What It Takes: a feature on ballerina Victoria Harvey

Victoria Harvey, Photo by Ari Denison

Victoria Harvey, Photo by Ari Denison

Victoria Harvey is a 26-year old dancer with the Eugene Ballet Company in Eugene, Oregon. She is spending the summer in Augusta and shared her thoughts with us on what it takes to be a dancer. 


I started figure skating when I was 7 years old and then added ballet to augment my training. I competitively skated until I was 13 and then had to choose. I chose ballet because I knew I wouldn't make it to the Olympics and I felt like ballet had more options for me. There were companies of different sizes and styles that might take me on. I continued my studies at Royal Winnipeg Ballet School Professional Division before joining the Eugene Ballet. 


If people could go through the experience I had at Royal Winnipeg, they'd really know what it takes to dance. Some days were like hell. Because I was never at the top of my class, I had to work that much harder. People don't realize that being a ballerina is as physically demanding as being a football player - but you also have to make it look effortless. 


Of course, stage time is like the ultimate high but I also really enjoy the process of creating choreography with my fellow dancers and Artistic Director Toni Pimble. I was recently the female lead in a new ballet, "Tommy," and it was a special experience to have a role created on me, rather than learning it from another dancer. This was my first dramatic role, I would say. It was very emotional and I felt like I could let go a little more and play with how I react to situations. Originating a role, it becomes a little more natural and there's always that potential to do something a little differently on stage than in the studio. That's why live performance is so important. There's that direct, human energy and anything can happen. The audience has a connection with you even though you were't literally speaking to them.


Learning choreography is like learning a language. You grow up learning a vocabulary of steps and you train every day for years, practicing in every class how to quickly pick up on the combinations that the teacher puts together. So it's a more natural process than most people expect because you work in this vocabulary every day of your life. 


My favorite dance style is usually whatever I'm currently working on. I love playing happy fairies and peasants in classical ballets - although being a swan is really stressful. Performing in a classical ballet like Swan Lake requires such precision and stamina. It's highly technical and very serious. You have to dance, dance, dance and then suddenly freeze in place without moving or breathing hard, even while your feet are cramping. You can be in a lot of pain but you're paralyzed in place. Then, suddenly, you have to start dancing again without showing that pain. But I like contemporary ballets, too, because you can dance a little more freely. And it's great to dance to variety of music. Next year, for example, we'll be doing The Great Gatsby with a live jazz band. So it's artists collaborating with other artists.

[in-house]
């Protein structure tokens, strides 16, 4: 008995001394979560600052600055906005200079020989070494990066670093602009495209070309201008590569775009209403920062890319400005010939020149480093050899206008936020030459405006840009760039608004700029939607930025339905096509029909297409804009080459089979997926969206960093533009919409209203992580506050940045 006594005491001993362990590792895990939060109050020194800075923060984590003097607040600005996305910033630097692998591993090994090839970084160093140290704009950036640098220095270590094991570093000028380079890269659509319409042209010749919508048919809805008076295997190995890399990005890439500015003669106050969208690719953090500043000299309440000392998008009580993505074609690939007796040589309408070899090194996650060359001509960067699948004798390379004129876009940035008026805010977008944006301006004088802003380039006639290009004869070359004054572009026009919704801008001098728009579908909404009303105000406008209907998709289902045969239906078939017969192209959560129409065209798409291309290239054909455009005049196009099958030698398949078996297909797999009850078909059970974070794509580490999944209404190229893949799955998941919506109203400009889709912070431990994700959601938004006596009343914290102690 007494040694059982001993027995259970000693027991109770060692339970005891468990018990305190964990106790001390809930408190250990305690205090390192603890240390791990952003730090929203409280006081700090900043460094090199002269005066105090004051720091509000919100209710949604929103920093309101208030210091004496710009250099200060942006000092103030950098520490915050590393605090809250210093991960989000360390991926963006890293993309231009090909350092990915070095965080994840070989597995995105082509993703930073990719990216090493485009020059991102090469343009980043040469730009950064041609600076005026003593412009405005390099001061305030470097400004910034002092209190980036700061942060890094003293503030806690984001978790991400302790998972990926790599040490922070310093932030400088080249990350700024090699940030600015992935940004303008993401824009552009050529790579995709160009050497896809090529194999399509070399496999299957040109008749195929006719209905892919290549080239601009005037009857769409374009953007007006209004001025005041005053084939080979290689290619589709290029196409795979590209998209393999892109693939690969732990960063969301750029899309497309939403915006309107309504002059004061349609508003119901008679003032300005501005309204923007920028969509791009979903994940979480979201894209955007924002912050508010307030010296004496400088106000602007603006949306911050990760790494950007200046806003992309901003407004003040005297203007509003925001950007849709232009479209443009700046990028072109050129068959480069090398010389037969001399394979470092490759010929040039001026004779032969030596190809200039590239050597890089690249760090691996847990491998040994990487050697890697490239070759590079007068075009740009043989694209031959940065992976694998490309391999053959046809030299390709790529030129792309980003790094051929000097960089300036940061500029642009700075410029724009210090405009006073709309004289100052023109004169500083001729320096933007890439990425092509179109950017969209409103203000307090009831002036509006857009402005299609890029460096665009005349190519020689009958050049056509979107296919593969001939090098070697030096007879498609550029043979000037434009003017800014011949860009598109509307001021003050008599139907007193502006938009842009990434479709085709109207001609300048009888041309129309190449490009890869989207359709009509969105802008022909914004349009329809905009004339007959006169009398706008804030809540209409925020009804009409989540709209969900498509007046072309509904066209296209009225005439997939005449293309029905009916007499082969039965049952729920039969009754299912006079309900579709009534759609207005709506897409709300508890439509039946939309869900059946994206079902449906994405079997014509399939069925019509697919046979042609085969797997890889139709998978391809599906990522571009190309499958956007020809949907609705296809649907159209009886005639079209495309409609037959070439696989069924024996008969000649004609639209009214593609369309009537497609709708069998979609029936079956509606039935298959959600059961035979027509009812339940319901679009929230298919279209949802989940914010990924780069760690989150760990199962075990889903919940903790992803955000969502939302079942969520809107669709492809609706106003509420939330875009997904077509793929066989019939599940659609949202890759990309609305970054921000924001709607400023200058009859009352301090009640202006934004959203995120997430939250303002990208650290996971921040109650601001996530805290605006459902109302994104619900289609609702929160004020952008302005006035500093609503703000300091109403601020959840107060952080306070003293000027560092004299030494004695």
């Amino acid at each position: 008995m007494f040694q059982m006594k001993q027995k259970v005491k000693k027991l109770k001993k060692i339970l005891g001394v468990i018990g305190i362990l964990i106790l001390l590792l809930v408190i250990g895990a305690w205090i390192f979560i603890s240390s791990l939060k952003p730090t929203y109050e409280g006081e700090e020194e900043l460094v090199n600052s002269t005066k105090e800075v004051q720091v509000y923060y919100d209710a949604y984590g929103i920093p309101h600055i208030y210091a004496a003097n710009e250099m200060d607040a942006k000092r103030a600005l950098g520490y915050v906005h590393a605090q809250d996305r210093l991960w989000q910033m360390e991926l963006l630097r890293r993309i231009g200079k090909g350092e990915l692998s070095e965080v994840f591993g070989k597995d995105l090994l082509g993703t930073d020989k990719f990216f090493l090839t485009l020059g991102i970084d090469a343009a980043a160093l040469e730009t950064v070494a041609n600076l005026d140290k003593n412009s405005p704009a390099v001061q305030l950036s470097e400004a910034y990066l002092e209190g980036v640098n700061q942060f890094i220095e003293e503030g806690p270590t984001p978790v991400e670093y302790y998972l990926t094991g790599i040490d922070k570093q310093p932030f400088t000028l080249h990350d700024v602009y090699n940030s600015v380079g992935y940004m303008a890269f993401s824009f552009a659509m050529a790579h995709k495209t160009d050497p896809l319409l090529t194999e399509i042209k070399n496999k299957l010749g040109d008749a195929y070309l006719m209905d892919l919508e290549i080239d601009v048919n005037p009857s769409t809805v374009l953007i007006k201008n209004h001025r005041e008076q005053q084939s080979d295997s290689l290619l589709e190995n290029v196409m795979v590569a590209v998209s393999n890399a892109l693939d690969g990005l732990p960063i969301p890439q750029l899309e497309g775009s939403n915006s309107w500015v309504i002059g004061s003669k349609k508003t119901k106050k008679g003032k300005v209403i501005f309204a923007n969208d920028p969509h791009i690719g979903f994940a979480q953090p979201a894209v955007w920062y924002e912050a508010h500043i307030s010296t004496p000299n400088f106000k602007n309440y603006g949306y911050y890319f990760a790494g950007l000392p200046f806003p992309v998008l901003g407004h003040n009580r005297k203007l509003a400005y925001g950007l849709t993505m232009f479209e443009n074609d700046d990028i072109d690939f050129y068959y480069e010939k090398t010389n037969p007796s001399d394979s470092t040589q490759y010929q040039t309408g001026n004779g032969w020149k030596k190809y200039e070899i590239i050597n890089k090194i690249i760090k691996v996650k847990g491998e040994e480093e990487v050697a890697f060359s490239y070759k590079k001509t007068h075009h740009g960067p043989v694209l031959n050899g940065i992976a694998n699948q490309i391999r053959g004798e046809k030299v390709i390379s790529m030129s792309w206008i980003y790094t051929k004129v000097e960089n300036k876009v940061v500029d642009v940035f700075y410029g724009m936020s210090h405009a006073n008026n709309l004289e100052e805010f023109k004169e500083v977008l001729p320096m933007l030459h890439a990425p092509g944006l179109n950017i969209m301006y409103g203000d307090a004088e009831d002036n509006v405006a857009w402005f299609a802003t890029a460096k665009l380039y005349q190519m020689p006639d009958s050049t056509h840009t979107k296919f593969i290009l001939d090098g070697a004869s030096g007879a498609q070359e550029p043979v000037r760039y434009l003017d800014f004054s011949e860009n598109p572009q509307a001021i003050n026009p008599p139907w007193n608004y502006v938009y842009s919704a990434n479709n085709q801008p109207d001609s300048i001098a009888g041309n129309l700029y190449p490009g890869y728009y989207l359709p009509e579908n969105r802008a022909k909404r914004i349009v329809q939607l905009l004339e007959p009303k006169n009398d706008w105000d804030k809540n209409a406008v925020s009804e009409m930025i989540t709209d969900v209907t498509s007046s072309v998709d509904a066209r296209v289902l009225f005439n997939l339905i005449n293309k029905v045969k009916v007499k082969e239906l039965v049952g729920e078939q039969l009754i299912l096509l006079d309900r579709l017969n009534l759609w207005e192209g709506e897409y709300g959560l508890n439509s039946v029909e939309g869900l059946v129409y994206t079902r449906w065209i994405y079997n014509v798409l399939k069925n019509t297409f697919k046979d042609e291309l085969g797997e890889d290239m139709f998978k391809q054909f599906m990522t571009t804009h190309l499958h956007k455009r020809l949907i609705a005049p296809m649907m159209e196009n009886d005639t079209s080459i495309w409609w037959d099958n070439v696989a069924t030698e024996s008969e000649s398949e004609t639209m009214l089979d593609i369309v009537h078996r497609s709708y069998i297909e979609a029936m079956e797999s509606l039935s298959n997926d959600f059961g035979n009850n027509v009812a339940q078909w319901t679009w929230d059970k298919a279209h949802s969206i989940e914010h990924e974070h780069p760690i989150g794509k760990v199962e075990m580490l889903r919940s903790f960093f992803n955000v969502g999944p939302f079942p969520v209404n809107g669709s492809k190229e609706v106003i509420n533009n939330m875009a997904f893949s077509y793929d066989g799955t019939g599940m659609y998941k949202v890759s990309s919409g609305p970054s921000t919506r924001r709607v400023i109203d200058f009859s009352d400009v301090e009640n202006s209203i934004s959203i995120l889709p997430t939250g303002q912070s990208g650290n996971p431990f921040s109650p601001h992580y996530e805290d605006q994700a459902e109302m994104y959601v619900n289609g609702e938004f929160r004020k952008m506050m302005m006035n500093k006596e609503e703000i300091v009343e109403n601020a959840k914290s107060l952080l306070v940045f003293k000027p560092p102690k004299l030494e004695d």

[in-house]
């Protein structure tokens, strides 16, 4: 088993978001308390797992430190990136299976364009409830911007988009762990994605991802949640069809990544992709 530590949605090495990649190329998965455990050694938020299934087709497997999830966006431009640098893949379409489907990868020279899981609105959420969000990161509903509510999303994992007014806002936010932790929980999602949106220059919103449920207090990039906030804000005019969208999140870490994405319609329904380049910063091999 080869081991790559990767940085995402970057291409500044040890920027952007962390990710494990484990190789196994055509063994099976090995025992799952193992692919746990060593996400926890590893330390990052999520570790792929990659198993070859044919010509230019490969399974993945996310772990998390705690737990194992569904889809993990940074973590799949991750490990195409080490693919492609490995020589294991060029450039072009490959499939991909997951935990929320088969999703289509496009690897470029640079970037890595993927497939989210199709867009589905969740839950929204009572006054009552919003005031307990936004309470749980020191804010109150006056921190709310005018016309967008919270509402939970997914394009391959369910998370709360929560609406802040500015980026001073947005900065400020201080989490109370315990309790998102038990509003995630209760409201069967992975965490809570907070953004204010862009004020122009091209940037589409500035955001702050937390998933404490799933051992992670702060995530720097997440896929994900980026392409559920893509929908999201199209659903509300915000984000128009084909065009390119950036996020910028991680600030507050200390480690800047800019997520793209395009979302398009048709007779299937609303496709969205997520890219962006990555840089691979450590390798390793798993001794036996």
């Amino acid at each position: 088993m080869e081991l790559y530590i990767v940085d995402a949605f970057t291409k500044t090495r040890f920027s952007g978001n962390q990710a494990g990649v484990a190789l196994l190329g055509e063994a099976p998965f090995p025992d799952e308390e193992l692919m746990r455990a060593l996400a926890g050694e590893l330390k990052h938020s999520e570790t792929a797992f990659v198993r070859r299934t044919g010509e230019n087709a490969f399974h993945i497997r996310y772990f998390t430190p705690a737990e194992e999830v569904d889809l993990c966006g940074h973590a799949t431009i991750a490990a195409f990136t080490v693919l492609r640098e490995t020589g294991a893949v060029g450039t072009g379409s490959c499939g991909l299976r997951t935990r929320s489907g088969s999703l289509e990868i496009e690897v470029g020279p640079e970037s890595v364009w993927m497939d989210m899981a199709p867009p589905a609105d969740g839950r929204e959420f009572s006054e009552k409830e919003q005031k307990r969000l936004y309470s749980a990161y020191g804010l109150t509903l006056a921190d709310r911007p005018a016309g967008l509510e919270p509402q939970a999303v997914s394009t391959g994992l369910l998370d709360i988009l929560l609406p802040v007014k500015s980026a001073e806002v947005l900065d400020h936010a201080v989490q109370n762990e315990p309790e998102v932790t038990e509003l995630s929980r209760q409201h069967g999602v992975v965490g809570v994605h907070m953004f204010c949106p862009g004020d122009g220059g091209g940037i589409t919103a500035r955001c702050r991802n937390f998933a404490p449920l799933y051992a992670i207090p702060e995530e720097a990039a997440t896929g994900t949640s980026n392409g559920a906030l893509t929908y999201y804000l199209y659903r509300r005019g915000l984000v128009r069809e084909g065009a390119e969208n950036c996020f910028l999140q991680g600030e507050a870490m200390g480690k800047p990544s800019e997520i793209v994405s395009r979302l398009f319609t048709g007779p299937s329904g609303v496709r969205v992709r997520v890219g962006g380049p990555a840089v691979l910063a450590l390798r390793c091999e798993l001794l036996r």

Like in any workplace, there are people who use different tactics in the dance world. There are screamers and those who can be harsh and are very direct, but other are very nurturing. Some dancers are more competitive than others but once everyone gets to know each other, we usually all get along. I'm sure there's more competitiveness in other companies but there's no "glass in your pointe shoes." It's not all pink tutus and happiness. The day-to-day can be pretty grueling. But there's a lot of open-mindedness and friendship in my company. We spend a lot of our time together so we can get on each other's nerves around Nutcracker season but we're all pretty close.  


I do feel pressure to maintain my body. I put a lot of that pressure on myself and it's hard not to compare yourself to others when you're in a leotard all day, looking in the mirror. But I'm not going to sacrifice my time on Earth as a young person for being skinny. I eat in moderation and I make sure I get the hydration and protein I need to maintain my muscle mass. I ask myself if what I'm putting in my body is serving my body. And in the summers, when I'm not dancing with the company, I take as many ballet classes as I can [Victoria is taking class 4 days a week at Augusta Ballet School - no affiliation with Augusta Ballet] and I do cardio at the gym, Pilates and yoga. 


Ballet has really made me focus and taught me drive. I'm always striving to improve and be the best dancer I can be. Even for those who don't go on to dance professionally, ballet teaches you how to learn, how to work with other people, how to be timely and respectful. I try to appreciate the things my body is capable of now, while I'm a young, professional dancer. Later in life, I hope to have the time and money for tickets so I can see other dancers perform. 


The audience just sees what happens on stage but there's so much that happens in preparation for a performance - from training, choreographing, cleaning and doing hair and makeup, etc. When we're traveling, we're on the road for hours, icing our feet...it's not glamorous but it's fun. I think if people were to have just a little exposure to ballet, they would probably like it. It's hard to compare the recitals that a lot of people see with professional-level dancing. I recommend that people attend a class to see what it takes to get to the show-phase. And to see a variety of dance programs. There's more to ballet than just classical. I've heard a lot of people say, "I didn't know that's what ballet could be."